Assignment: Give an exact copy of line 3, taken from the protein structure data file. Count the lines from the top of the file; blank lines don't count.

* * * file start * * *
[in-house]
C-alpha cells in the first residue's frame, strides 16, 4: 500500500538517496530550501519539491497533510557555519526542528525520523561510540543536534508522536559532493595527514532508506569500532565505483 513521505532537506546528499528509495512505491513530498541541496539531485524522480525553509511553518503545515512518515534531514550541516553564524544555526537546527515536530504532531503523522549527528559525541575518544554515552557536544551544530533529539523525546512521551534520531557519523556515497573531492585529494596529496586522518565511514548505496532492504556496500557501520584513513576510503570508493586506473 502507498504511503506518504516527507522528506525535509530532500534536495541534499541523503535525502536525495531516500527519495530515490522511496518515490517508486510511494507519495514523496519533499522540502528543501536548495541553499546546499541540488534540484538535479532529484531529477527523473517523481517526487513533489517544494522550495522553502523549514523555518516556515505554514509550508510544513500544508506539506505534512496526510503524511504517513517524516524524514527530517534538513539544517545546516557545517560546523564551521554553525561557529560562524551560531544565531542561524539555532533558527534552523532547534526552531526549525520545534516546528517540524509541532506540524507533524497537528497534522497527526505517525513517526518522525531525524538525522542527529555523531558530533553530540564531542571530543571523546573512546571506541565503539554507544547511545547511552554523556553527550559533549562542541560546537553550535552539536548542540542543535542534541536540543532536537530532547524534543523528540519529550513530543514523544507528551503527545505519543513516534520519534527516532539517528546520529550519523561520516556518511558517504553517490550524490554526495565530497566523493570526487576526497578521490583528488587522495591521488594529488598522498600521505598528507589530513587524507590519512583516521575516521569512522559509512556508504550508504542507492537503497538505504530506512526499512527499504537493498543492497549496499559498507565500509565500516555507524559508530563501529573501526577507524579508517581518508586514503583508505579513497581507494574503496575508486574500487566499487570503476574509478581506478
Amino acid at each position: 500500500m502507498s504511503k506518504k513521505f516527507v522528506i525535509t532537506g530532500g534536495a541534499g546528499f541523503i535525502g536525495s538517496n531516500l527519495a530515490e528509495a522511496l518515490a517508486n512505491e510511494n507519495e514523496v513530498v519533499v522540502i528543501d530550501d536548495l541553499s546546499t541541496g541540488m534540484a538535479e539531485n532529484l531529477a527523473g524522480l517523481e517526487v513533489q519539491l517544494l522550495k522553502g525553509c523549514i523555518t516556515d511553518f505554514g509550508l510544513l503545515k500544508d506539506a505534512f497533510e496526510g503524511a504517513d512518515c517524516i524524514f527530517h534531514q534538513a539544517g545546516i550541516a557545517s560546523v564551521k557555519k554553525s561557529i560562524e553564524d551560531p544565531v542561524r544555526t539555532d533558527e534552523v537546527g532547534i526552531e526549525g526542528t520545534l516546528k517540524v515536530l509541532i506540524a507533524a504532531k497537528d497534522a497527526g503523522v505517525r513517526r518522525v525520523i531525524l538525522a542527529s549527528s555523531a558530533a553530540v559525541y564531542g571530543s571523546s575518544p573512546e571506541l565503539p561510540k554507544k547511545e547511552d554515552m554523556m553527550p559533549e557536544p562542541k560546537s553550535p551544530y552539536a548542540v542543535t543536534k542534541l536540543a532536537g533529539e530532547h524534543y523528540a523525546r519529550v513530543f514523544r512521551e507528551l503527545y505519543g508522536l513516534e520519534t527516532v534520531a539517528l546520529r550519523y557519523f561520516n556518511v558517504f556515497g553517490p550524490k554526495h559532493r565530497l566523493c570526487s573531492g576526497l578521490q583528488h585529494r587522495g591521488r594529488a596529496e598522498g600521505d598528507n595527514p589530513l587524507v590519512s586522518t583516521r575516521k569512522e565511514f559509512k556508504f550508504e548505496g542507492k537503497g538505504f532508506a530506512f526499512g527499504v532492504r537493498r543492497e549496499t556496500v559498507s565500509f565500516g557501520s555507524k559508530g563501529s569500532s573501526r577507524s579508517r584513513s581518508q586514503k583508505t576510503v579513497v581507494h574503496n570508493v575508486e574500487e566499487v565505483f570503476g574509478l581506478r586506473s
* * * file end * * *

Amino acid at each position: 500500500m502507498s504511503k506518504k513521505f516527507v522528506i525535509t532537506g530532500g534536495a541534499g546528499f541523503i535525502g536525495s538517496n531516500l527519495a530515490e528509495a522511496l518515490a517508486n512505491e510511494n507519495e514523496v513530498v519533499v522540502i528543501d530550501d536548495l541553499s546546499t541541496g541540488m534540484a538535479e539531485n532529484l531529477a527523473g524522480l517523481e517526487v513533489q519539491l517544494l522550495k522553502g525553509c523549514i523555518t516556515d511553518f505554514g509550508l510544513l503545515k500544508d506539506a505534512f497533510e496526510g503524511a504517513d512518515c517524516i524524514f527530517h534531514q534538513a539544517g545546516i550541516a557545517s560546523v564551521k557555519k554553525s561557529i560562524e553564524d551560531p544565531v542561524r544555526t539555532d533558527e534552523v537546527g532547534i526552531e526549525g526542528t520545534l516546528k517540524v515536530l509541532i506540524a507533524a504532531k497537528d497534522a497527526g503523522v505517525r513517526r518522525v525520523i531525524l538525522a542527529s549527528s555523531a558530533a553530540v559525541y564531542g571530543s571523546s575518544p573512546e571506541l565503539p561510540k554507544k547511545e547511552d554515552m554523556m553527550p559533549e557536544p562542541k560546537s553550535p551544530y552539536a548542540v542543535t543536534k542534541l536540543a532536537g533529539e530532547h524534543y523528540a523525546r519529550v513530543f514523544r512521551e507528551l503527545y505519543g508522536l513516534e520519534t527516532v534520531a539517528l546520529r550519523y557519523f561520516n556518511v558517504f556515497g553517490p550524490k554526495h559532493r565530497l566523493c570526487s573531492g576526497l578521490q583528488h585529494r587522495g591521488r594529488a596529496e598522498g600521505d598528507n595527514p589530513l587524507v590519512s586522518t583516521r575516521k569512522e565511514f559509512k556508504f550508504e548505496g542507492k537503497g538505504f532508506a530506512f526499512g527499504v532492504r537493498r543492497e549496499t556496500v559498507s565500509f565500516g557501520s555507524k559508530g563501529s569500532s573501526r577507524s579508517r584513513s581518508q586514503k583508505t576510503v579513497v581507494h574503496n570508493v575508486e574500487e566499487v565505483f570503476g574509478l581506478r586506473s